The 00s was the decade of Electronic Arts' dominance across multiple generations, for various reasons. It found magic in Black Box's impressive run with the Need For Speed series, from Hot Pursuit 2, the Underground series, and Most Wanted. Towards the end of the decade, Black Box took a chance in their latest project, Skate, and single-handedly reformed the extreme sports genre for over a decade. DICE, as if cut from the same cloth, took a risk with Mirror's Edge.
While it did not reform the "first-person action genre," it became one of the most polarizing games released in 2008. The genius of Mirror's Edge wouldn't be realized until much later, but objectively speaking, it was too late. After a long silence, DICE released a reboot titled Mirror's Edge Catalyst to a greater lukewarm response than the original.
Released in 2016, many felt that it was a far cry from what made the original memorable. I understood the sentiment as I own the game for the PS4 yet I hadn't touched it as it failed to rope me in. It was also because I, like many other fans of the original, was left on a sequel hook that never happened. But I'm getting ahead of myself. For now, let's look at Mirror's Edge in 2022 much like we looked at Mr. Driller Online, another fellow 2008 title.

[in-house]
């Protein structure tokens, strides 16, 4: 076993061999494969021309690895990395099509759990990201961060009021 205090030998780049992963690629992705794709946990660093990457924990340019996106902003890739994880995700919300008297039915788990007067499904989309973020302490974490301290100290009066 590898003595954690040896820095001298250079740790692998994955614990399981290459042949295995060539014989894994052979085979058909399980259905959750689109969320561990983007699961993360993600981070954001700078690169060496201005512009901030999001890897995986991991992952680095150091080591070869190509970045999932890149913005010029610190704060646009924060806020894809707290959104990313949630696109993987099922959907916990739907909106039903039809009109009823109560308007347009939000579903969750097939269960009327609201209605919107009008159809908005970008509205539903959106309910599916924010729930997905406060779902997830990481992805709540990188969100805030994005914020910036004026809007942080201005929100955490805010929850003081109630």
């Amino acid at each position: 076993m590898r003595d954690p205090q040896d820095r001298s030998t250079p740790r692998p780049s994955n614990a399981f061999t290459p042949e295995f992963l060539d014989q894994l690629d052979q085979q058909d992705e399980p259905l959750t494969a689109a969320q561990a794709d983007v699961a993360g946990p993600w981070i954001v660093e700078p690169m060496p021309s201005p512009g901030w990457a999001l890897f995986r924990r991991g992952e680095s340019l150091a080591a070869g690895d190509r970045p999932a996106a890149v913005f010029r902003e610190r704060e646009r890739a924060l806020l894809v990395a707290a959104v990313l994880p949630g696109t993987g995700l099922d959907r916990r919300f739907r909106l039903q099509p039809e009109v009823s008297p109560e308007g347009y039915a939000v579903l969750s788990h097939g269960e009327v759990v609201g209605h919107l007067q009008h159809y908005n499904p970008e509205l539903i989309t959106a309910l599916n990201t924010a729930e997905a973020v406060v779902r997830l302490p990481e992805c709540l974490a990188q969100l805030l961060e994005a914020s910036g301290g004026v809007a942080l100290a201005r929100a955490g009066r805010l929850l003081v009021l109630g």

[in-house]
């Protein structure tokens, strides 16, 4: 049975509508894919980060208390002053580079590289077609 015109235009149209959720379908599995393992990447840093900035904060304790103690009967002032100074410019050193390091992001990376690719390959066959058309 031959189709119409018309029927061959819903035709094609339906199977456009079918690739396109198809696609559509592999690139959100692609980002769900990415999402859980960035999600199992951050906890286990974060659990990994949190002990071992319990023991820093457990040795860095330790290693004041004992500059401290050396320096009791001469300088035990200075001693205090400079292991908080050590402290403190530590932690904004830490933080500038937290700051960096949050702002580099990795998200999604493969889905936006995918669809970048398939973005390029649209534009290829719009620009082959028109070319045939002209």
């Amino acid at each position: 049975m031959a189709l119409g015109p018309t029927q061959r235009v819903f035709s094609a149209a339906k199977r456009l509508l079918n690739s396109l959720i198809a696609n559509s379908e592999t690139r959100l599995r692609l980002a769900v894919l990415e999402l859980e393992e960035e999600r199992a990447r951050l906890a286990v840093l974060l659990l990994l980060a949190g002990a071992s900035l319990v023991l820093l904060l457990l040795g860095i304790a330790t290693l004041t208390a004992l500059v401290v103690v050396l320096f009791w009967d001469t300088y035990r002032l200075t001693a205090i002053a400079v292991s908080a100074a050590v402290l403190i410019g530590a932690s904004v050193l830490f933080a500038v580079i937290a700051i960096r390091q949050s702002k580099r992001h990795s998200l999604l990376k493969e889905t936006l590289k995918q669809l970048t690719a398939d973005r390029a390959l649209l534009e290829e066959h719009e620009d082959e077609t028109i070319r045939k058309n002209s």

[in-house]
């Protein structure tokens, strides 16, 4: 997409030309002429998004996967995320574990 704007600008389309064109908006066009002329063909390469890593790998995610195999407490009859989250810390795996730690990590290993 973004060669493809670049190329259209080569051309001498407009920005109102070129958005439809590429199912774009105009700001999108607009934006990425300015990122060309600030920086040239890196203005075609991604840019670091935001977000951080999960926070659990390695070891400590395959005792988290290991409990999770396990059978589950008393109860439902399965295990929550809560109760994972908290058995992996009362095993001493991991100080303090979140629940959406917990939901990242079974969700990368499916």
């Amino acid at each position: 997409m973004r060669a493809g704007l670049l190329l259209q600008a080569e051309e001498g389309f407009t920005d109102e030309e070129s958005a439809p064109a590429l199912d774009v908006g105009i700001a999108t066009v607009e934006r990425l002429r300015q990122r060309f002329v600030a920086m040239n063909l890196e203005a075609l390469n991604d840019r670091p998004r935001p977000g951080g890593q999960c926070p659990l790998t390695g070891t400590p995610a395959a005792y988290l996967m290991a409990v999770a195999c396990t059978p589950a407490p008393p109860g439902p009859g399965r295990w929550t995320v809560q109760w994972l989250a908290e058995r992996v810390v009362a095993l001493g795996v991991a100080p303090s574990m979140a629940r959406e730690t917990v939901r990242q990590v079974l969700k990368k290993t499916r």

Corruption Never Looked Prettier
Since I already brought up Catalyst, I wanted to very briefly give a quick synopsis of Mirror's Edge's story as I remember it. The protagonist, Faith Connors, is a part of a network of couriers known as Runners. The Runners deliver parcels, information, and other objects of importance to various clients, some of which are enough to expose the corruption of the city. Everything is routine until Faith's sister Kate gets framed for the death of the newly elected Mayor Pope. Faith must dive into the fire headfirst, dealing with betrayal and the police force, while trying to save her sister.
While I won't spoil the ending, Faith does save Kate, yet there's a lot of work to be done as they are now both hunted. Ending on a cliffhanger, the original story is forever stuck in limbo due to the game's poor sales. Its "cult classic" standing was enough for EA to give Faith another chance yet with a new start. It always annoyed me that EA and DICE took this route. While the story wasn't the "best," it was engaging enough for me to care about Faith and Kate.
The major focus of Mirror's Edge art style is its bright and vibrant colors. The city feels like an overly contrasted playground where details are simplified to primary colors. Important pieces of information are highlighted by the color red, noted as the "Runner's Vision." These are ideal routes that Faith can take to get to her destination, however, it's not the only route. On harder difficulties, the "Runner's Vision" is turned off, leaving the players to their wits on how to overcome obstacles.
Saving You Car Insurance By Leaping Through Rooftops